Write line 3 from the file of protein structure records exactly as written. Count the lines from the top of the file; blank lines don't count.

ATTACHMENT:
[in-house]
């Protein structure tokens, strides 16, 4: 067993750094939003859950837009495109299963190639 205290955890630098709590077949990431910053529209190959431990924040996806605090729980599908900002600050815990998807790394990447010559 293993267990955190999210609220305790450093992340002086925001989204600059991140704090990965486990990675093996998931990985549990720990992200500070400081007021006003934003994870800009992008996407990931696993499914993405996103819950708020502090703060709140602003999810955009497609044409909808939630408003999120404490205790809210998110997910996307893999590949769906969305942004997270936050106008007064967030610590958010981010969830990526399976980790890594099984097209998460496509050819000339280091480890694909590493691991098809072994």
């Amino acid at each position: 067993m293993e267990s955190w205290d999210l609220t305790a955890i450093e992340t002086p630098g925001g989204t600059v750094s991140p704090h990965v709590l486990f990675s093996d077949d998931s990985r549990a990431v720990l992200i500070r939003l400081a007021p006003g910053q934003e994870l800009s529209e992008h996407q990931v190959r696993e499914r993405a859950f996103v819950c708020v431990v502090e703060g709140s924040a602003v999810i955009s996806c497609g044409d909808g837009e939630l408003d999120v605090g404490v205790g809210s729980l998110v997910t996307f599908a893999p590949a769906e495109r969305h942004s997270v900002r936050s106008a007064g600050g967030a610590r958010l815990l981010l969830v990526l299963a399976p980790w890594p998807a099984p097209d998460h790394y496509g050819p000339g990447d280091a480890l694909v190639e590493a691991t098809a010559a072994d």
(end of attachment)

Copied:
């Amino acid at each position: 067993m293993e267990s955190w205290d999210l609220t305790a955890i450093e992340t002086p630098g925001g989204t600059v750094s991140p704090h990965v709590l486990f990675s093996d077949d998931s990985r549990a990431v720990l992200i500070r939003l400081a007021p006003g910053q934003e994870l800009s529209e992008h996407q990931v190959r696993e499914r993405a859950f996103v819950c708020v431990v502090e703060g709140s924040a602003v999810i955009s996806c497609g044409d909808g837009e939630l408003d999120v605090g404490v205790g809210s729980l998110v997910t996307f599908a893999p590949a769906e495109r969305h942004s997270v900002r936050s106008a007064g600050g967030a610590r958010l815990l981010l969830v990526l299963a399976p980790w890594p998807a099984p097209d998460h790394y496509g050819p000339g990447d280091a480890l694909v190639e590493a691991t098809a010559a072994d």